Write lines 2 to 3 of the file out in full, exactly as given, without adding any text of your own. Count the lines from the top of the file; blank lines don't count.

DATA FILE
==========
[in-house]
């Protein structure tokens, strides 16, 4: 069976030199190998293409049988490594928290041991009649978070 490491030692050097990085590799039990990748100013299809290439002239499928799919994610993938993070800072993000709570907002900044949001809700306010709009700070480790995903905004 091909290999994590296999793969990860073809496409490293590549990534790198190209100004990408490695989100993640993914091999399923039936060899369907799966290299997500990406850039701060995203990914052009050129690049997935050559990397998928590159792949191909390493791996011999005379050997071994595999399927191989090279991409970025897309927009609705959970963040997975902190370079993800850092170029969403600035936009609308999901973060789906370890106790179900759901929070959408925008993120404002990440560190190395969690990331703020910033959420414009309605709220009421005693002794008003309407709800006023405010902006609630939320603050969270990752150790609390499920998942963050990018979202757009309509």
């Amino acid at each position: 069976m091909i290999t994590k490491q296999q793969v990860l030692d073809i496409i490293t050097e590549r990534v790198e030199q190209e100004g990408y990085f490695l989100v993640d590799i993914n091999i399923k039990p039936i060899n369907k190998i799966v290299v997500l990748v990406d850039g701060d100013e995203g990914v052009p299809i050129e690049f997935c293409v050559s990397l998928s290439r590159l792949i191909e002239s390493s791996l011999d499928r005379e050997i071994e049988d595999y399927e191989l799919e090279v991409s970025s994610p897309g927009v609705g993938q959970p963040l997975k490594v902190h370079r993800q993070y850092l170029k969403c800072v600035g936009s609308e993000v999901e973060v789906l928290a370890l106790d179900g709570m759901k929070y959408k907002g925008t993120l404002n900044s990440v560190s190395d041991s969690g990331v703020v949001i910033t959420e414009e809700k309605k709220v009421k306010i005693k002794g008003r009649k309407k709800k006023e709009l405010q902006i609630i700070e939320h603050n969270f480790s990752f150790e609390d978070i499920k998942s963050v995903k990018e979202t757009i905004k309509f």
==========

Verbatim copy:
């Protein structure tokens, strides 16, 4: 069976030199190998293409049988490594928290041991009649978070 490491030692050097990085590799039990990748100013299809290439002239499928799919994610993938993070800072993000709570907002900044949001809700306010709009700070480790995903905004 091909290999994590296999793969990860073809496409490293590549990534790198190209100004990408490695989100993640993914091999399923039936060899369907799966290299997500990406850039701060995203990914052009050129690049997935050559990397998928590159792949191909390493791996011999005379050997071994595999399927191989090279991409970025897309927009609705959970963040997975902190370079993800850092170029969403600035936009609308999901973060789906370890106790179900759901929070959408925008993120404002990440560190190395969690990331703020910033959420414009309605709220009421005693002794008003309407709800006023405010902006609630939320603050969270990752150790609390499920998942963050990018979202757009309509």
């Amino acid at each position: 069976m091909i290999t994590k490491q296999q793969v990860l030692d073809i496409i490293t050097e590549r990534v790198e030199q190209e100004g990408y990085f490695l989100v993640d590799i993914n091999i399923k039990p039936i060899n369907k190998i799966v290299v997500l990748v990406d850039g701060d100013e995203g990914v052009p299809i050129e690049f997935c293409v050559s990397l998928s290439r590159l792949i191909e002239s390493s791996l011999d499928r005379e050997i071994e049988d595999y399927e191989l799919e090279v991409s970025s994610p897309g927009v609705g993938q959970p963040l997975k490594v902190h370079r993800q993070y850092l170029k969403c800072v600035g936009s609308e993000v999901e973060v789906l928290a370890l106790d179900g709570m759901k929070y959408k907002g925008t993120l404002n900044s990440v560190s190395d041991s969690g990331v703020v949001i910033t959420e414009e809700k309605k709220v009421k306010i005693k002794g008003r009649k309407k709800k006023e709009l405010q902006i609630i700070e939320h603050n969270f480790s990752f150790e609390d978070i499920k998942s963050v995903k990018e979202t757009i905004k309509f």